Tuesday, April 23, 2013

the ripples of a tragedy

I first came to Boston when I was in middle school for a field trip. I fell in love with the streets that seemed to start and end with no warning. The tall buildings that weren’t to tall to strain my neck while I stared up at them.

When I was 15 I came back to visit and knew it would be my future home. I rode the sprawling commuter rail and wandered the frozen streets daydreaming of making it home.

I came back when I was 19 and started making a life for myself. My knuckles were bloodied with how hard I pounded out my new life. Boston isn’t an easy city to get started in, but I was determined.

I’ve lived all over Boston. I lived in someone’s living room on the floor for 3 months just to get my foot in the door. At night I’d go up to the roof and have a view of Fenway Park, lilt up with crowds cheering. I’d smoke cigarette after cigarette waiting for the urge to go back inside to come over me.

I left Boston for a couple of years, but I came back. The city always called me back.

The second job I ever had in Boston was at a spa, on Boylston Street. The spa was located at the finish line of the Boston Marathon. The week leading up to the marathon we’d sit at the window watching everyone set up. Scaffolding and bleachers unfolding and being erected.

I left the spa, and over the years the spa has moved farther down the street.

I’ve since worked at two other day spas and salons in the area. Leaving behind me a lot of close friends and acquaintances still working in the area.

I used to take my lunch and sit in the park in Copley Square. Throwing pieces of my sandwich to the birds.

I’ve always made it a habit of avoiding Boston on Marathon Monday. It can be a crowded and hard to get around if you aren’t there to watch the race, and I’m not one for race watching. Or crowds.

I had just walked into a client’s house when the news of explosions in Boston came on the tv. A tv that the clients never leave on, but happened to be on this particular day. I sat staring at the tv, finally knocking myself out of the stare I had fallen into.

I come home and tell Kh and her friend about it. We all sit on our phones, reloading and reloading any news page that’ll give us information on what’s going on. I don’t have cable.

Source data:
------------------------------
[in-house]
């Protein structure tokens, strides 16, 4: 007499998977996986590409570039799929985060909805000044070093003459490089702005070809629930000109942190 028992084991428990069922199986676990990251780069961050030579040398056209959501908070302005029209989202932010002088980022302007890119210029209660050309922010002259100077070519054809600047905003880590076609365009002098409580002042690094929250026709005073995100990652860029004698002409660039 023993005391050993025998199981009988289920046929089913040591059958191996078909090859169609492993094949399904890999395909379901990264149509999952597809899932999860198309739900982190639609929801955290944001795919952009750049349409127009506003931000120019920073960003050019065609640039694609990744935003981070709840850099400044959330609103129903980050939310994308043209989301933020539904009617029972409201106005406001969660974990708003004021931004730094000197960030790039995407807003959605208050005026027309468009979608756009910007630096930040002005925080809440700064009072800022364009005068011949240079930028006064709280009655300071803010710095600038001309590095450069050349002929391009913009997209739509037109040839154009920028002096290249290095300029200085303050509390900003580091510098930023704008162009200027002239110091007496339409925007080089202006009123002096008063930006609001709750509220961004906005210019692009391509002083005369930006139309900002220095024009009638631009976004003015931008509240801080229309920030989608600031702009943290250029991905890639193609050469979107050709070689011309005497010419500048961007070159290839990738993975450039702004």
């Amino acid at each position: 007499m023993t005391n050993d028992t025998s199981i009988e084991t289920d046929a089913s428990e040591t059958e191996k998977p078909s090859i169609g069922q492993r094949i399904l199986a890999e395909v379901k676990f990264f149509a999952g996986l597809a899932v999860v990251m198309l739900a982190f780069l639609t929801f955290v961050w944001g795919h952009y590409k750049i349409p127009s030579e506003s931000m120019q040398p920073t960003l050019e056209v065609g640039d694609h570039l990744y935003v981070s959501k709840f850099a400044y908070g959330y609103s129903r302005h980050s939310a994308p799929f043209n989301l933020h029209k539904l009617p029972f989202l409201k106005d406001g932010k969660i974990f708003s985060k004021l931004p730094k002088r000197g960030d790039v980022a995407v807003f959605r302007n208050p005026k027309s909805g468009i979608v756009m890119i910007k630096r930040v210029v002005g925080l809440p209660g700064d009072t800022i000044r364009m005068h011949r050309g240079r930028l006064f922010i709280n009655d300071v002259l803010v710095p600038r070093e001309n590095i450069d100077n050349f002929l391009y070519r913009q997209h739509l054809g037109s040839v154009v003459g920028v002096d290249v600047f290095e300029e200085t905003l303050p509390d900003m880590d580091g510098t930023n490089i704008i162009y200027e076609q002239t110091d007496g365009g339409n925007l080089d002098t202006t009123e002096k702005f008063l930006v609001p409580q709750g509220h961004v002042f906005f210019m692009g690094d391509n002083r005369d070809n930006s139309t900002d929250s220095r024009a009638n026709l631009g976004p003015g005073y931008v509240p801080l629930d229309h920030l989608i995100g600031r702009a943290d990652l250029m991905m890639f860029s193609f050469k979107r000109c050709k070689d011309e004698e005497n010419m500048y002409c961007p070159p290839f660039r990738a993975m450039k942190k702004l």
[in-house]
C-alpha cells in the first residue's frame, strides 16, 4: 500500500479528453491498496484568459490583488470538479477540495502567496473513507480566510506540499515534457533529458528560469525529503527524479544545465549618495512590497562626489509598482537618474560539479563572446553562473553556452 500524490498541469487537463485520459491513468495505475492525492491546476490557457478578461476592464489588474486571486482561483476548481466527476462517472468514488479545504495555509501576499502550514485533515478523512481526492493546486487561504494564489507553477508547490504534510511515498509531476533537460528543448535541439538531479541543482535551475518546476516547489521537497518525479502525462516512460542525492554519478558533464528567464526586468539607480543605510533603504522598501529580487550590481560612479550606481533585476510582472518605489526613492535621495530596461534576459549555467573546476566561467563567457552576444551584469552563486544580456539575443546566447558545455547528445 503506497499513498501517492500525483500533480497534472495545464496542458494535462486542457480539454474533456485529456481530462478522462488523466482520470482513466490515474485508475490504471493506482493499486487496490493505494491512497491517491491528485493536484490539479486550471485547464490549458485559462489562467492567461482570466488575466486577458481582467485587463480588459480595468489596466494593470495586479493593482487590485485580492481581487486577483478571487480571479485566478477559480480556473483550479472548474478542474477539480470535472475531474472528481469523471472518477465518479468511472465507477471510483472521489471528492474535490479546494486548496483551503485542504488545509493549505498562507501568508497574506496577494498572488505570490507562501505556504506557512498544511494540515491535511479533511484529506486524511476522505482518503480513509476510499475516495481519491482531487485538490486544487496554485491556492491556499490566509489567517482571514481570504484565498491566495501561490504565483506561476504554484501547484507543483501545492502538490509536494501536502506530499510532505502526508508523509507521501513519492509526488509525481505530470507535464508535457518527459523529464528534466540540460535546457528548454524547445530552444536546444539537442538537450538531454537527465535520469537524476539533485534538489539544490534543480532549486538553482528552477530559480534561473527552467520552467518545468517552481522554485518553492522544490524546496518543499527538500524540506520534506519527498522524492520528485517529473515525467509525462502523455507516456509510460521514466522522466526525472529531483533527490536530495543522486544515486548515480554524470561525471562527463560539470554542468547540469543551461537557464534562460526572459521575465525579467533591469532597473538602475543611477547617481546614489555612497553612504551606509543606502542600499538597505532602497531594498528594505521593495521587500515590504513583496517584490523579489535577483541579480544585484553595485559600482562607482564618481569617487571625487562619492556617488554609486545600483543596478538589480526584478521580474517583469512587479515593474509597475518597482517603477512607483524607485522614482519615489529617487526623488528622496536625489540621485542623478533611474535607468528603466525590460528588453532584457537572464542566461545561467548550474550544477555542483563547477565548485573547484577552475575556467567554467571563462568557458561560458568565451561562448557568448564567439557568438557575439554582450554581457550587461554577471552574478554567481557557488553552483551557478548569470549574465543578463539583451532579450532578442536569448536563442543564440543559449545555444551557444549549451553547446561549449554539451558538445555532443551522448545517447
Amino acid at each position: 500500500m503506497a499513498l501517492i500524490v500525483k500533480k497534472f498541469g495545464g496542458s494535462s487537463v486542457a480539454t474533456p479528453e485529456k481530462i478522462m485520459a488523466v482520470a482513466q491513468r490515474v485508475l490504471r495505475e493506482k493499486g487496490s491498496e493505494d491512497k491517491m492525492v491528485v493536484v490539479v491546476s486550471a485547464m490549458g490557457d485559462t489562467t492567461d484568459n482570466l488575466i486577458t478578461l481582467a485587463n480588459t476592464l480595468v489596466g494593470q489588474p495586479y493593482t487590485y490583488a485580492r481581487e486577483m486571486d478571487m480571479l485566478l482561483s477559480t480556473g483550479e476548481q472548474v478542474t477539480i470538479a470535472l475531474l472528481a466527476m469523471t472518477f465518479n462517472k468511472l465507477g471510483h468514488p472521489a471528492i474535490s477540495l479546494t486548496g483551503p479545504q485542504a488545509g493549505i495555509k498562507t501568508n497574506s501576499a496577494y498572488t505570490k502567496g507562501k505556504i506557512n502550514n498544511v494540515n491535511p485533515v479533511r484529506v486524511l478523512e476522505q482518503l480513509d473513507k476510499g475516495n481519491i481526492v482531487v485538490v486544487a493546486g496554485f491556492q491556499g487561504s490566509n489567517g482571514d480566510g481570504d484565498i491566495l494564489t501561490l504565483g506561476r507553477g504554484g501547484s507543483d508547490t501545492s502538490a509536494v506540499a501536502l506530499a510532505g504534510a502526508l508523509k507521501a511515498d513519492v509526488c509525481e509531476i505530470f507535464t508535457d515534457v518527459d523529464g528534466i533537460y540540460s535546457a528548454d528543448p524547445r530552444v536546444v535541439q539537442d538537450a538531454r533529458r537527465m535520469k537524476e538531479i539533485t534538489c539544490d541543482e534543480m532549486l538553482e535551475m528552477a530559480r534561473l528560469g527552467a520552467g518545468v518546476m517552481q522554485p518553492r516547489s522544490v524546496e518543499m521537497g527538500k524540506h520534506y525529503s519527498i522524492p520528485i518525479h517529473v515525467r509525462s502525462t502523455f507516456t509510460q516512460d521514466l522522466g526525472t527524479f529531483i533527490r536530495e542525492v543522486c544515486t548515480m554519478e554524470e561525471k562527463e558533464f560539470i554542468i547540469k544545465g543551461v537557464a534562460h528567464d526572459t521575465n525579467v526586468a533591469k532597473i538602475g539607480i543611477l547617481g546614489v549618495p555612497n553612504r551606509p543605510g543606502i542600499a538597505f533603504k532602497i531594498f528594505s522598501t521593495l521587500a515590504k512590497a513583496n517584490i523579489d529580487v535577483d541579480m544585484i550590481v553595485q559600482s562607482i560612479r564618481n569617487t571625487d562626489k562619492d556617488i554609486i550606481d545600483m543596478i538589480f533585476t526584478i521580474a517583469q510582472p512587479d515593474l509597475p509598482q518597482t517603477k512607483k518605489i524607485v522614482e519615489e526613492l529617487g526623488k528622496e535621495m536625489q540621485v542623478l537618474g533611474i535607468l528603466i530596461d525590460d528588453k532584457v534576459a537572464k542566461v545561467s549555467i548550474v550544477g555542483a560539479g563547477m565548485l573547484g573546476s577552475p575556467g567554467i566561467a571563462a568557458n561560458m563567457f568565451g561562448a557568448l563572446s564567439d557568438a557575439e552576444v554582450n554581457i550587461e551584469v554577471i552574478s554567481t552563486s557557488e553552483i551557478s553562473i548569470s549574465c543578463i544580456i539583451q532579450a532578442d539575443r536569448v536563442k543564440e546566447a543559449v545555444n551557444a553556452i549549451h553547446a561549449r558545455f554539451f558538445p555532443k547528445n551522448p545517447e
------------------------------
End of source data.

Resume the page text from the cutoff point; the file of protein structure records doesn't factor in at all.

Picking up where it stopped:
I was truly in shock. Everything seemed like a bad dream floating by. Everyone I know was touched in some way by the tragic events; Boston’s a small city.

News comes about that a former co-worker of mine was caught in the explosion, as was her teenage daughter. Her daughter sustained injuries to her legs, while she lost both her legs from the knees down. Unreal.

The rest of the week everyone seemed to be holding their breathe. Waiting. Listening. Taking everything in and trying to make sense of it all.

Friday morning Kh woke me up before 8am to watch the news. A shoot out in Watertown. We see pictures of the end of Kh’s old street. All of the surrounding areas are put on lockdown. By 2pm we leave the house to get some errands and work done. The streets aren’t empty, but its scarce out.

Everything calms down by the end of Friday night, but the ripples of what happened on Monday can still be felt. Everyone’s on edge, relieved but still in shock. It’s all most people can talk about.

One of the victims lived in my town. Her memorial service took place at the funeral home down the street from my house. I saw the mourners lining the streets and the heavy police presence on Sunday.

It’s eerie for me to think about how close I could have been to all of the events that went down. I’m in awe at how quickly Boston stepped up to get justice. The entire city went on lockdown until the suspect was apprehended. While I still haven’t formed an opinion on how I feel about it all, I know I am disgusted in the evil that can exist within a person. It’s devastating to think about those in other regions of the world that suffer this form of injustice and brutality on a daily basis. It’s those horrors we are spared from daily that make it ever more shocking when incidents do happen.

I’ve been out of sorts lately. I’m working on getting back. I need a few days of something terrible not happening to really help with that.

Boston strong.



  1. Sending big hugs and positive thoughts your way - it's crazy how everyone even around the world seems connected by just a few degrees of separation.


  2. Big hugs and love!